Sabine Nkusi 5:07
That’s what gives me hope. I think it is the stories, isn't it, it is the stories that we hear. And that we have the privilege to be part of that really gives us an indication that there is hope. And that really God is at work, even if we're not necessarily seeing it every day. But he's at work. If I may come to you, Uwezo, are there any challenges that you see? And where do you see hope?
Uwezo Bagumalele 5:34
Great, thanks, the challenges are too many, but I'm going to share about maybe two, our approach is the most preventive approach. And, you know, the response is not there, the holistic reports are not there, especially in different contexts you're working in, you know, sometimes you're working remote villages, where there is no other actors who can support who can contribute to the work we are doing, because we are working on the preventive aspect. And for us, this is the main challenge we are facing. Because after mobilising community members, you know, after sustaining community members, they want to go, you know, as we can find among them, those who have been raped, confirmed victims, among them, and they need support, they need to be taken care of, but sometimes we are not having this service for them. And the other challenge is, you know, community members are using it as volunteers. Some of them can drop out, for example, after being trained, they can be displaced from the low community they are living in. And this is sometimes contributing to bring back the speed we had for the work.
Sabine Nkusi 6:47
And thank you so. So if I may come to, to Solange. Yeah, I think you have alluded to the hope earlier in the conversation. But is there, you know, in the work that you do some of the challenges that you face? Do you see any glimpse of hope that any more of that hope?
Solange Mbonigawa 7:05
Yeah, there is a big package of challenges. But the key out of all those many is the judicial services to survivors. Whenever we talk about the statistics of cases reported, or unreported, even those reported, there are no final, there is no end to it. No justice, this is a key at the community level, where survivors are like hopeless, this time, they're really being pushed back to where they are coming from, because of the lack of judicial systems and the justice not being really looking into their needs. Their hope comes from the courage and the strength survivors are putting up to keep going on a daily basis.
Sabine Nkusi 8:04
Thank you know that that is true that that'd be about the courage of survivors. I think that is the that is the thing that gives us all hope that we can be part of that story as well. You know, can you share with us some of these challenges that you might have faced in your area of work as well, and where you see hope.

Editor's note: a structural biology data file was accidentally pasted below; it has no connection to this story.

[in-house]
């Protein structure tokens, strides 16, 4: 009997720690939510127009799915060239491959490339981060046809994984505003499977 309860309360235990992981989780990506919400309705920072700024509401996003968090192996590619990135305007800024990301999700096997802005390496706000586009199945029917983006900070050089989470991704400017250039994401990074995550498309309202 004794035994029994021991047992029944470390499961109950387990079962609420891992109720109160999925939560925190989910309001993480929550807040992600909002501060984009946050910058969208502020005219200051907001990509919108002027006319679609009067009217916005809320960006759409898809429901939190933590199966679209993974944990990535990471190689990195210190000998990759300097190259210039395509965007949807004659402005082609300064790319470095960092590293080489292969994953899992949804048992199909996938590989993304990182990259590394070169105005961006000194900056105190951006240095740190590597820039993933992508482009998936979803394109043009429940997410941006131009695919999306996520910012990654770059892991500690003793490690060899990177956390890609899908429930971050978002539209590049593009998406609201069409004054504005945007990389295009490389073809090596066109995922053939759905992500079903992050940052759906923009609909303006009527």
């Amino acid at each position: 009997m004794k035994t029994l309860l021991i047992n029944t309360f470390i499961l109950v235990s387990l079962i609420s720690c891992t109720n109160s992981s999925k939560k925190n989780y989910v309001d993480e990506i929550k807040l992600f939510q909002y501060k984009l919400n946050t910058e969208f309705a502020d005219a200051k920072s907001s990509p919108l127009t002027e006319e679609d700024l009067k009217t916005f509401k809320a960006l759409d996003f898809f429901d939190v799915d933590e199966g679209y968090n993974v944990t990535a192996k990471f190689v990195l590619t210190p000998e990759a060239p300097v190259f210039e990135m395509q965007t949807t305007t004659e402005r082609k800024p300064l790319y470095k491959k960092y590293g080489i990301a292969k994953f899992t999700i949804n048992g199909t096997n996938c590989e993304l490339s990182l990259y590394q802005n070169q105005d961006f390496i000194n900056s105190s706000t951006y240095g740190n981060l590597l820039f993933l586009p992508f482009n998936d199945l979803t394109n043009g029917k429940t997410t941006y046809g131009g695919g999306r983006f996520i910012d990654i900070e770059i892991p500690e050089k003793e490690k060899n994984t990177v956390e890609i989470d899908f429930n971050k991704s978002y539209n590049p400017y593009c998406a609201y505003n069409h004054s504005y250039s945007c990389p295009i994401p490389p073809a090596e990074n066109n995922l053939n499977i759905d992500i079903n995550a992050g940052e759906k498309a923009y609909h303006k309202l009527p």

Nina Somera 8:26
There are different actually different from multiple challenges in the humanitarian sector. But I think one of them is about participation, meaningful and substantive participation. So the participation of people who are at risk, especially women are the absence of it is an indicator for a gender analysis, or even a context analysis, which is often the basis for us to map the protection needs in a given community that was affected by a certain crisis. So that's, that's one and then the other thing is that I think within the sector itself, gender and protection are not taken as seriously as other humanitarian sectors. So, it is still a field which is still very much informed by power, including, you know, the remnants of colonialism and racism. And there are instances when he also felt that gender and protection stuff are in talking about this in general are being consulted coding code, just so it can be said that, let's say an initiative went through our lenses and sometimes we are also boxed within safeguarding. So we are understood the safeguarding people even though there's a lot of work that are in store in, engender in protection. So I think there are challenges and there are also opportunities The challenges lie in a few areas, which, you know, have been advocated for decades. So, for example, special measures or even recognising care work. So special measures, meaning that we go the extra mile, especially when we are dealing with people who are at risk people who may not have the conditions to participate in a given community. So, for example, a companion meant, or even going really to these communities in order to impart critical and correct and complete information on let's say, gender based violence services, or even what gender based violence means. So, so these special measures should really be a part of everything that we do, because it's not just about delivering services, or it's not just about making an analysis out of a certain situation, but I think, without us facilitating the conditions, in order for us to get the correct data, or without us facilitating the conditions in order for us to talk to the people who are really in need of interventions, then I think it will really have an impact in the quality of our work. The other thing is about recognising care work. So I think this is really important for us. Again, it's about creating the conditions for people to participate, and for people to access protection. So for care work, unless we advocate really for the redistribution of care work, especially in emergency situations, it will be very difficult, especially for women to get out of the household, and explore other opportunities outside the household, which in turn, you know, enables them to be more resilient to shocks, and be able to protect themselves and their families and even be part of a bigger movement. Because sometimes unless they are the loaded from some of these care, work responsibilities, they wouldn't be able to join other women or other groups in the communities and organising themselves, creating some of the services that can be locally available. So I think, you know, the local services, these are the opportunities that we need to harness as we create those conditions for people to participate and engage in any crisis situations that they are in.